original investment
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The longer it takes to recover the original investment, the
greater the risk
The faster capital is returned, the more rapidly it can be
invested in other projects
Management sets a maximum payback period
Ignores
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Cash inflows that occur after payback has been reached
Desired rate of return
Time value of money
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accessible website, in whole or in part.
Payback Period Illustration
Original Investment
Annual Cash Inflows
=
Payback Period
(assuming equal cash flows)
Example:
Original Investment
Annual Cash Inflows
Payback Period
$25,000
$10,000
2.5 years
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accessible website, in whole or in part.
Discounting Future Cash Flows
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Reduce the future value (FV) of cash flows by
the portion that represents interest
Variables are
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Length of time until the cash flow is received or
paid
Required rate of return on capital—discount rate
PV is stated in a common base of current
dollars
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accessible website, in whole or in part.
Discount Rate and Returns
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Discount rate
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Discount rate should
equal or exceed the
cost of capital
Cost of Capital—
weighted average
cost for the debt and
equity that comprise
a firm’s financial
structure
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Return OF Capital
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Recovery of the initial
investment
Return ON Capital
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Represents income
Original investment
multiplied by the discount
rate
$100,000 * 12% =
$12,000 return on capital
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accessible website, in whole or in part.
Discounted Cash Flow Methods
Net Present Value (NPV)
 Profitability Index (PI)
 Internal Rate of Return (IRR)

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accessible website, in whole or in part.
Net Present Value
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Evaluates if project rate of return is greater than,
equal to, or less than the desired rate of return
PV equals the cash flows discounted using the
desired rate of return
NPV equals PV of cash inflows minus PV of cash
outflows
Does not calculate the rate of return
Minus
Plus
Minus
Equals
Investment made currently
PV of future cash inflows or cost savings
PV of future cash outflows
NPV
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accessible website, in whole or in part.
Interpreting NPV
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NPV = 0
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NPV > 0
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Actual rate of return equals desired rate of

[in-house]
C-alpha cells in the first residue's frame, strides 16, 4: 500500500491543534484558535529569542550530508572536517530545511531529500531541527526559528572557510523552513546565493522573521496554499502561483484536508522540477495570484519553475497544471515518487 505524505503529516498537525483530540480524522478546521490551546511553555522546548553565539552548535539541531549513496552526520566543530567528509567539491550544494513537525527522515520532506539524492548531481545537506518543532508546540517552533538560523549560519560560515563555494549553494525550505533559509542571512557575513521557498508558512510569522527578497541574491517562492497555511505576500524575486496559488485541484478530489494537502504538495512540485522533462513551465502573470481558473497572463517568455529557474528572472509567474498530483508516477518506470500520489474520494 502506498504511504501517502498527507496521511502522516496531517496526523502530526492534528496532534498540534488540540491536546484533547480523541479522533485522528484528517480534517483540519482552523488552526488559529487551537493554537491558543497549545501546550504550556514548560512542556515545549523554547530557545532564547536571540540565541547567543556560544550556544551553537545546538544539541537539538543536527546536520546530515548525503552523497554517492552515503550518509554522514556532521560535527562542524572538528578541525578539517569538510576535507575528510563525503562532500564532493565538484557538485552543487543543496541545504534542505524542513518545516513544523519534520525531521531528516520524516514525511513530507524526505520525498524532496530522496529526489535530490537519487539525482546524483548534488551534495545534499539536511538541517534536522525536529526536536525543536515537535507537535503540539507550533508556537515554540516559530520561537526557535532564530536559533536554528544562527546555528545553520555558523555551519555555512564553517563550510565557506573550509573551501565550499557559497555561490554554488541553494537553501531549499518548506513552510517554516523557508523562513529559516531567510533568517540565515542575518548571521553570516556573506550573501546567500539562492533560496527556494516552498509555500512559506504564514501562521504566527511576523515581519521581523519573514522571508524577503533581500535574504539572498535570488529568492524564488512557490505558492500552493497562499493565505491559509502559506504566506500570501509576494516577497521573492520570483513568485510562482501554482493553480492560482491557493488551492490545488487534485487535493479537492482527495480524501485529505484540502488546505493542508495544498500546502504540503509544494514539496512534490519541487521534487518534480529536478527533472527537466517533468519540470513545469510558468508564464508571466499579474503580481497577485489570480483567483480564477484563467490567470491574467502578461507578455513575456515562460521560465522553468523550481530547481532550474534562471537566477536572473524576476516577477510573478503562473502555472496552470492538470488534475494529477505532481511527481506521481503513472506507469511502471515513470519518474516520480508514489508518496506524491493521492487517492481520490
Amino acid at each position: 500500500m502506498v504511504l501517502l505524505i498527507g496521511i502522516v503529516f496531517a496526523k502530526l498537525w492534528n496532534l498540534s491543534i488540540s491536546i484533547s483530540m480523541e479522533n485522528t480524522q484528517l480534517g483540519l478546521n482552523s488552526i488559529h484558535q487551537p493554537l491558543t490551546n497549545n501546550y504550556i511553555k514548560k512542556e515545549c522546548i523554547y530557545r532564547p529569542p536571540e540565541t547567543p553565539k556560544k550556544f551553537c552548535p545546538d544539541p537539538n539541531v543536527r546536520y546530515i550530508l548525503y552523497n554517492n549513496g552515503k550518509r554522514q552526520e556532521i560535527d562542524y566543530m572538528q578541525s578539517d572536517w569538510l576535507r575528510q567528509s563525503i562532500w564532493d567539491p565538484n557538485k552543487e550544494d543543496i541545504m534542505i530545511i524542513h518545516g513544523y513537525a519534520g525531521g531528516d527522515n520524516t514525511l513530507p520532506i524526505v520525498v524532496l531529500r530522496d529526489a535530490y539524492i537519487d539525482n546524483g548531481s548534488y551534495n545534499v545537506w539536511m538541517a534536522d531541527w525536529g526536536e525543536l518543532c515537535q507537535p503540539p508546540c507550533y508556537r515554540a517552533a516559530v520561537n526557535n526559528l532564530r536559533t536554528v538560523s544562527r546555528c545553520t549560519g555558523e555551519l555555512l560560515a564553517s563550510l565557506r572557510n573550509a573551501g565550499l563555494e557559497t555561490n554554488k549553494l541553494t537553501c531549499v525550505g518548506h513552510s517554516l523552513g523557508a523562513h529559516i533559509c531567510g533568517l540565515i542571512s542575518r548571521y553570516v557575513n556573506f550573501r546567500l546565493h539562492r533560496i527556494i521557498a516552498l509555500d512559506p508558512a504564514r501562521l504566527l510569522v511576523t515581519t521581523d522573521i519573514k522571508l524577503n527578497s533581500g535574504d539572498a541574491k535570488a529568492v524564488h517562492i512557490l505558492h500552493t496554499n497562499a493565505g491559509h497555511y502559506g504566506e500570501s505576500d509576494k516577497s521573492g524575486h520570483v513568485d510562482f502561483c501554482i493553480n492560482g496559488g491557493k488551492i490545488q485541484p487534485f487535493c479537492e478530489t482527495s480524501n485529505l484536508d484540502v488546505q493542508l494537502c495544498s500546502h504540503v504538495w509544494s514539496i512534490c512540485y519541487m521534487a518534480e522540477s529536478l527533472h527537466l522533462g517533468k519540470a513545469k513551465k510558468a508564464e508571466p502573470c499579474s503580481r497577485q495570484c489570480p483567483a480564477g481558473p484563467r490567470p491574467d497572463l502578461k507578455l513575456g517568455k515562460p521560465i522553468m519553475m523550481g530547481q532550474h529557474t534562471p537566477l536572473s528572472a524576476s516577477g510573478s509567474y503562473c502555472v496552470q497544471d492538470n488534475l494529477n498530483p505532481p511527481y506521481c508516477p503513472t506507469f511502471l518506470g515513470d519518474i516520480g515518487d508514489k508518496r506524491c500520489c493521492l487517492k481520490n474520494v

return
Actual rate of return is greater than desired
rate of return
NPV < 0

Actual rate of return is less than desired
rate of return
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accessible website, in whole or in part.
Net Present Value
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Function of two factors
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Discount rate
Amount and timing of cash flows
Useful to select best project among
investments that can perform the same task
or achieve the same objective
When comparing independent projects
requiring different initial investments, use the
PI
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accessible website, in whole or in part.
Profitability Index
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Compares PV of net cash flows to net
investment
Measures efficiency of the use of capital
Should be greater than or equal to 1
Does not calculate the rate of return
Profitability =
Index
PV of Net Cash Flows
Net Investment
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accessible website, in whole or in part.
Profitability Index Illustration
Project
PV of net cash flows
Net investment
NPV
PI
$900,000/$720,000
$580,000/$425,000
1
$900,000
$720,000
$180,000
2
$580,000
$425,000
$155,000
1.25
1.36
Assuming limited funds, which project would you choose?
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accessible website, in whole or in part.
Internal Rate of Return
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Discount rate where
PV of cash inflows = PV of cash outflows
NPV = 0
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Hurdle rate is the lowest acceptable return on
investment (at least equal to the cost of capital)
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If IRR = Hurdle Rate; Accept
If IRR > Hurdle Rate; Accept
If IRR < Hurdle Rate; Reject
Computed using
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Financial calculators
Computers
Annuity tables (assuming equal cash flows)
Trial and error
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accessible website, in whole or in part.
Income Taxes